The nursing shortage should be no secret. It’s been widely reported as the next looming disaster to befall Healthcare at large. Okay, so there’s a big shortage of professional nurses, but how does that affect the nursing schools or the students enrolled?
According to the Bureau of Labor Statistics, by 2020 Healthcare will be short about one million nurses.
So why don’t we just educate that many more and by then we’ll have plugged the leaky hole, right?
Not so simple a fix. And it DOES immediately impact nursing schools and the students enrolled.
The Big Picture of the nursing shortage is a tale of an aging RN workforce – coupled with burn-out because of immediate shortages on nursing staffs, --confusing and competing statistics first that show big numbers of prospective nursing students interested in nursing vs. lackluster numbers and some sources claiming fewer young people going into nursing. And of course the BLS’s estimated shortfall also takes into account the mounting population of Baby Boomers many of whom are expected to clog the arteries of hospital healthcare in the next decade, driving the urgency for trained RNs into the stratosphere.
The nursing shortage impacts schools of nursing tangentially. Many schools have in fact reported larger than normal numbers of nursing applicants. Especially given the economic turbulence more and more unemployed and employed workers are giving second thought to the stability of the practice. But at the same time schools are counting more applicants they are also unable to handle the flood due to too few nursing educators, limited classroom and lab space, and now severely curtailed budgets.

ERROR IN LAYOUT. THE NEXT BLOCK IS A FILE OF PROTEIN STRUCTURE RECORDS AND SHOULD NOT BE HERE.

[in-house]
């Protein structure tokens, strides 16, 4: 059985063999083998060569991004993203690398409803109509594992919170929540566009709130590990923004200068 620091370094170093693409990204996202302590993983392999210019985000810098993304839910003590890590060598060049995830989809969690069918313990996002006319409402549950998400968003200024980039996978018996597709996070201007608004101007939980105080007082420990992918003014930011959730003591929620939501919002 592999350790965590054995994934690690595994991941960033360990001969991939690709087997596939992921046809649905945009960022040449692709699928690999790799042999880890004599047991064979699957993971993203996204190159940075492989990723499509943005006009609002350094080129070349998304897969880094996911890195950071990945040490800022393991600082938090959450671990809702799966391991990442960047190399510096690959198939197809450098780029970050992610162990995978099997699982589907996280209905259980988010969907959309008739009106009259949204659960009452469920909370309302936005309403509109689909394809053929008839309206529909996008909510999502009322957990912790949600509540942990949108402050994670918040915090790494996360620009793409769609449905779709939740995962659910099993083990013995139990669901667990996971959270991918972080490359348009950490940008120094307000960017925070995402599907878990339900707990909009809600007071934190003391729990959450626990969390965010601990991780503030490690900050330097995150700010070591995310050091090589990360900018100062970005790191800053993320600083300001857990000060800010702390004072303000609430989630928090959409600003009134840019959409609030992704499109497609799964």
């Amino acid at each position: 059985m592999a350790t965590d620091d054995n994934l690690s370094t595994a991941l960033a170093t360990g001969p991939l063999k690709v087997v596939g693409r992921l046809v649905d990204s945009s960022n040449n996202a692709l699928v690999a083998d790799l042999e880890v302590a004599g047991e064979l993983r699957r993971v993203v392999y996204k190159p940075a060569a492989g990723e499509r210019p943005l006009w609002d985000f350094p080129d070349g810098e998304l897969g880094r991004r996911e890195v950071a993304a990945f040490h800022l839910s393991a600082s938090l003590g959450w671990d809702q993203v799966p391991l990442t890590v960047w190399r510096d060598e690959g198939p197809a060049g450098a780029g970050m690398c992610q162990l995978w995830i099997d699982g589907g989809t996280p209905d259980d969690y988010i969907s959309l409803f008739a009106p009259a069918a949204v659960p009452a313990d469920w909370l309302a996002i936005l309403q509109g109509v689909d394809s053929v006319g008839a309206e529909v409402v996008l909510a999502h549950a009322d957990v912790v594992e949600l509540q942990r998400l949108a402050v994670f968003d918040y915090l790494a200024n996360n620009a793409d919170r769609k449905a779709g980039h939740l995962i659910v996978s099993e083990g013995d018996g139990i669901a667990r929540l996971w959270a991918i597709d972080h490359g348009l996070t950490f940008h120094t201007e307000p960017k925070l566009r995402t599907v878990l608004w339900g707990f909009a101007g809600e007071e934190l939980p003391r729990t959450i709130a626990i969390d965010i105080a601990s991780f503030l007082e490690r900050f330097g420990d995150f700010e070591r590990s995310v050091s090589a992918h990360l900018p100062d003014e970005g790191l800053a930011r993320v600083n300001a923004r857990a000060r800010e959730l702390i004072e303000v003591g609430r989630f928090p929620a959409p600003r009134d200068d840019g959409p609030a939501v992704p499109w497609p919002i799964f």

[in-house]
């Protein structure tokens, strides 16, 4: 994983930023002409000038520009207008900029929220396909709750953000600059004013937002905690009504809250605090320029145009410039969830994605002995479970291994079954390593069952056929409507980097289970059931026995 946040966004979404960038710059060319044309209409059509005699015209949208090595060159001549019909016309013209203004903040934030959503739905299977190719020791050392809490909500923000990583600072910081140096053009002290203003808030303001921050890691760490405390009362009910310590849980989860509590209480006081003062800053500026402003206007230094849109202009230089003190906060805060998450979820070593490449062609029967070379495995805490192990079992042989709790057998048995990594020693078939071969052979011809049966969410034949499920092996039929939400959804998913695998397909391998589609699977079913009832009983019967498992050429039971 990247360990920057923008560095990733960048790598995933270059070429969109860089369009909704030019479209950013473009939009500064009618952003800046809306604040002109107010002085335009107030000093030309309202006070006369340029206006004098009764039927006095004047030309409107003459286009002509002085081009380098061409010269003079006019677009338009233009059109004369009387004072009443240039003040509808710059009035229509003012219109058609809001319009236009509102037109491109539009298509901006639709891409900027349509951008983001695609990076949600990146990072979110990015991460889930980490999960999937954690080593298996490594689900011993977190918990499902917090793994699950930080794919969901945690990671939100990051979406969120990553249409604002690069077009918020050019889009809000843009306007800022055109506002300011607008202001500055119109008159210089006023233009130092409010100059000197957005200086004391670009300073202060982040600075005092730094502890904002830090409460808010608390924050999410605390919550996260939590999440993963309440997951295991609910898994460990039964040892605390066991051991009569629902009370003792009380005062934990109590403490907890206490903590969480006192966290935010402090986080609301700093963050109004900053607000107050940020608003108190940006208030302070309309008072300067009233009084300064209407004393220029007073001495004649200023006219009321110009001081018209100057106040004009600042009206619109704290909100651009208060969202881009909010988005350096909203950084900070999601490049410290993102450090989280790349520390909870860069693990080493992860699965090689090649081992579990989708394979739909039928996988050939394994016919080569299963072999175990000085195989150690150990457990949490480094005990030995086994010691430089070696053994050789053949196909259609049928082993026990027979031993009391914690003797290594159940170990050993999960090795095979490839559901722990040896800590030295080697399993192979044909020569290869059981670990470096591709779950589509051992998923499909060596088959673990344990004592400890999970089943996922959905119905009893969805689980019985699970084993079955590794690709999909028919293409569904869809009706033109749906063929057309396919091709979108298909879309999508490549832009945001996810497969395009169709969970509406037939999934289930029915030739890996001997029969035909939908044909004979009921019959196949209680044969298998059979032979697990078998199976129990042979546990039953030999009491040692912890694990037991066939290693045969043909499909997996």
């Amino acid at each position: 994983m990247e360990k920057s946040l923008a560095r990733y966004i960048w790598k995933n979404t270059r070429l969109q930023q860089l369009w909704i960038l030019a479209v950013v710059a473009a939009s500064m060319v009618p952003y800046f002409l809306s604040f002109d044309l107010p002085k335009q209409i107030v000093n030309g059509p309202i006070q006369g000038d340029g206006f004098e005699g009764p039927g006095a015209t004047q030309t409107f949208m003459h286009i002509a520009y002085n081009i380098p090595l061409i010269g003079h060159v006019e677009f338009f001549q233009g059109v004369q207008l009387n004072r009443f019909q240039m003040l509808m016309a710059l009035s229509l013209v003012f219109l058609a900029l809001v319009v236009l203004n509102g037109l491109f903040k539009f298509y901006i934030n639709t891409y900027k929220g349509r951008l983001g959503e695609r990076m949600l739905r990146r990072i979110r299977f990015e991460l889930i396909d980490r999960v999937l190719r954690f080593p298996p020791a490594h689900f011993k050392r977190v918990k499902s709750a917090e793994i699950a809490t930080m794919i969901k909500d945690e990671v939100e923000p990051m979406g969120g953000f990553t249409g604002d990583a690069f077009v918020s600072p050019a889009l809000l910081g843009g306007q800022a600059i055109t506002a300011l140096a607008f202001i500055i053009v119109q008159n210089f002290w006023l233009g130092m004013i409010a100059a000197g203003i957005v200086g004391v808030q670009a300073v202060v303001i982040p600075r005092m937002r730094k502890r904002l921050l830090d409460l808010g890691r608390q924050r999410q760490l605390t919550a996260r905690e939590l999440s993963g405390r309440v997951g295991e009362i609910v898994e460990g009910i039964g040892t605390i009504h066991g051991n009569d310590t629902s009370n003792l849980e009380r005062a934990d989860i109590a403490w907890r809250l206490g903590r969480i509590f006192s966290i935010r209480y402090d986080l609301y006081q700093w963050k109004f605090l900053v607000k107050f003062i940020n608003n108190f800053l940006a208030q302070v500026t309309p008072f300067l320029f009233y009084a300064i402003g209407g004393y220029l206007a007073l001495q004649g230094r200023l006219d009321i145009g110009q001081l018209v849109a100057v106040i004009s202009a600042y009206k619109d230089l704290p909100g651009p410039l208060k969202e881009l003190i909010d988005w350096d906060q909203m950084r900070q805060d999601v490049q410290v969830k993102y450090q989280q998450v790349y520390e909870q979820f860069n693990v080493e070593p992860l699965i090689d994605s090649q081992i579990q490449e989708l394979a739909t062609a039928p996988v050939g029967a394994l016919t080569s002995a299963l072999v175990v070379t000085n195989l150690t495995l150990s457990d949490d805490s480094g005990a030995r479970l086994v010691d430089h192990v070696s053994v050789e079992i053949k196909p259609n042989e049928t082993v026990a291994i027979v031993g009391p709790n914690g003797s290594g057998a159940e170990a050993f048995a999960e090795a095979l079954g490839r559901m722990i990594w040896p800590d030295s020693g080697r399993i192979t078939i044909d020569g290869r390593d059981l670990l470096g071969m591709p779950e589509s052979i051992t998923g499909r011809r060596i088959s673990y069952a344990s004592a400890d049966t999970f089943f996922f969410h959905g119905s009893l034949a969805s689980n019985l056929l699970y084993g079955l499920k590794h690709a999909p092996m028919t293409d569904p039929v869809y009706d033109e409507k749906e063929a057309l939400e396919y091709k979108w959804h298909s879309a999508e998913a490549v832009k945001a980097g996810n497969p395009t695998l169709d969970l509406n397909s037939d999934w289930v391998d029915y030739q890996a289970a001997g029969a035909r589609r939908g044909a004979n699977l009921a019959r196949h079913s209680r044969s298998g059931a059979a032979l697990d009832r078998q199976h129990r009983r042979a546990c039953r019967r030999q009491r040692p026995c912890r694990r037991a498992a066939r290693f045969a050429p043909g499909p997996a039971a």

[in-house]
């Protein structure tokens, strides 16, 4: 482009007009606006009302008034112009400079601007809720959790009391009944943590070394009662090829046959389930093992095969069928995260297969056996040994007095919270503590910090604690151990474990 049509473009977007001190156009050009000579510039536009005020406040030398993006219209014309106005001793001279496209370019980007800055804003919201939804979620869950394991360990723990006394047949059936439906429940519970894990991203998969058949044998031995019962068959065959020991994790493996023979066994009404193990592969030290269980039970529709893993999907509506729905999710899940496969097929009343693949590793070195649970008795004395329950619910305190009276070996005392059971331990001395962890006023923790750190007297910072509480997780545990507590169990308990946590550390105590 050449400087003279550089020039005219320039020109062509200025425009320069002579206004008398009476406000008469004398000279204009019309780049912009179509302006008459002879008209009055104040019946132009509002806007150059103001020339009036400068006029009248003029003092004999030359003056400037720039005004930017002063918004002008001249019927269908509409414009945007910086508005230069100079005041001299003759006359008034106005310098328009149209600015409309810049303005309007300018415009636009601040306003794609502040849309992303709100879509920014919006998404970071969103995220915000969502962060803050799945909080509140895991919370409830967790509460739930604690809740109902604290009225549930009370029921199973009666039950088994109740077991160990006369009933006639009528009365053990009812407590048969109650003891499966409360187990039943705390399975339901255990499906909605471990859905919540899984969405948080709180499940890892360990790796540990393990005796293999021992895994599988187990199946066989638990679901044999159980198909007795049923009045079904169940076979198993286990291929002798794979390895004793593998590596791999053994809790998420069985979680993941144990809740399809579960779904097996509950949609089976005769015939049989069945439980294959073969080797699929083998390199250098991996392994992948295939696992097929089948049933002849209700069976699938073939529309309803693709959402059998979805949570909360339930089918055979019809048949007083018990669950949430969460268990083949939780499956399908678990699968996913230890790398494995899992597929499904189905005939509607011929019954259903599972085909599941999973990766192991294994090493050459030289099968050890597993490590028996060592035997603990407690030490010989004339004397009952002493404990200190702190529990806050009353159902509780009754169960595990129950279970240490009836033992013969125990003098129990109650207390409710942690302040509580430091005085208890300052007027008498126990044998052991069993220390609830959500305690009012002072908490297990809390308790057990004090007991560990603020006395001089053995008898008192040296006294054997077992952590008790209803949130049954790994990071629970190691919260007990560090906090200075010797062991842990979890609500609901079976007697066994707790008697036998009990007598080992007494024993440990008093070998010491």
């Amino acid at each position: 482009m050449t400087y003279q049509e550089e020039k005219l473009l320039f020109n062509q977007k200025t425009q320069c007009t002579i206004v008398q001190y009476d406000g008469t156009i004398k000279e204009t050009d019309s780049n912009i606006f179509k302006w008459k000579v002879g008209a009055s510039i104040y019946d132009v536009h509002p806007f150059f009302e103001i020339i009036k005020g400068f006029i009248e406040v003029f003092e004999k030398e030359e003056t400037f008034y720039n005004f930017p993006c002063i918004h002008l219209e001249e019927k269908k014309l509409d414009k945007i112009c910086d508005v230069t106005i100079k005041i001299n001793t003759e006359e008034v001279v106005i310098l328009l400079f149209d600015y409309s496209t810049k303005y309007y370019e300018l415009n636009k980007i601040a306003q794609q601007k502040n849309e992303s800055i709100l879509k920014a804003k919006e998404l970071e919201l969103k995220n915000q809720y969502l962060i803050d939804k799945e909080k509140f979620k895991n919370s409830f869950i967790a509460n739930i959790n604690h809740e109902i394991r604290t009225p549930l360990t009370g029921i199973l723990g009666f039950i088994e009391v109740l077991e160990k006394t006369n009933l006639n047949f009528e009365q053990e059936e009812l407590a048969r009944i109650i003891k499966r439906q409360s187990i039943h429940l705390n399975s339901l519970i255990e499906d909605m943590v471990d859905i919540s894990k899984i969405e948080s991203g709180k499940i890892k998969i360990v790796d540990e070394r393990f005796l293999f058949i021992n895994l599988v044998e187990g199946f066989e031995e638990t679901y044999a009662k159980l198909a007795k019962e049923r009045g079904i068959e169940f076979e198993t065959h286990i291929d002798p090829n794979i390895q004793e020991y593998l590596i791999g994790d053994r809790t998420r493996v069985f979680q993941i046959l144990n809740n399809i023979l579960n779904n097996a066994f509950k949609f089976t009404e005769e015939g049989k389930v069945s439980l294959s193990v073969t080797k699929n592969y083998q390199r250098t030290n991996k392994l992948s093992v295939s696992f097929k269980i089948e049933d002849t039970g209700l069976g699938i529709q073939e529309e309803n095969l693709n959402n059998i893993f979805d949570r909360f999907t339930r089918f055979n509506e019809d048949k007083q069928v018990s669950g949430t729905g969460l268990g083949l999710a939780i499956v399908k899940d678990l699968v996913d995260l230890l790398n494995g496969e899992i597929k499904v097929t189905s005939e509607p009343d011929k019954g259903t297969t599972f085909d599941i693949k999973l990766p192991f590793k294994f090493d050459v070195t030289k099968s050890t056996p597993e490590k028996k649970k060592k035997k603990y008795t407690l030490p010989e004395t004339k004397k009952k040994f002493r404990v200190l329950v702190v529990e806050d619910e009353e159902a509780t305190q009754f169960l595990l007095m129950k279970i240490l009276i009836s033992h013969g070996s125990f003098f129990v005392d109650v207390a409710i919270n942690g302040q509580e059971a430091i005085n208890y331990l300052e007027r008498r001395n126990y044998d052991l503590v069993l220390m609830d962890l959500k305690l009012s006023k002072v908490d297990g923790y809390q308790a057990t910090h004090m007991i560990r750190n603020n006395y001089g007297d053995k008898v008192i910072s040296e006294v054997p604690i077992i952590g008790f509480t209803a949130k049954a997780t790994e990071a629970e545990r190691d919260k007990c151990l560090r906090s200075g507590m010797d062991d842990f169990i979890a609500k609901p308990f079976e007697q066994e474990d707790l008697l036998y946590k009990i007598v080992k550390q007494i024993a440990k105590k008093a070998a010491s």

And you’ve likely heard about the dreaded “waitlists” at some nursing schools. Who wants to wait for an education, a new career, an opportunity to get your life on the right track to doing something you really like and get paid regularly for?
It’s all tantamount to a Catch-22.
The good news about “the nursing shortage” is that there are plenty of nursing schools open for business. If you’re flexible with your options your chances for getting in increase exponentially. Even better if you can consider a distance-based nursing program or a blended program. Most deliver the exact curriculum you’d get sitting in a crowded classroom, and provide flexible clinical opps, as well.
Nearly everywhere you find patient care there is a need for well-trained nurses. Hospitals are usually always hiring permanent or even per diem. And nursing specializations continue to expand like the Big Bang, supporting the idea that healthcare is looking for more informed leaders in its RN workforce.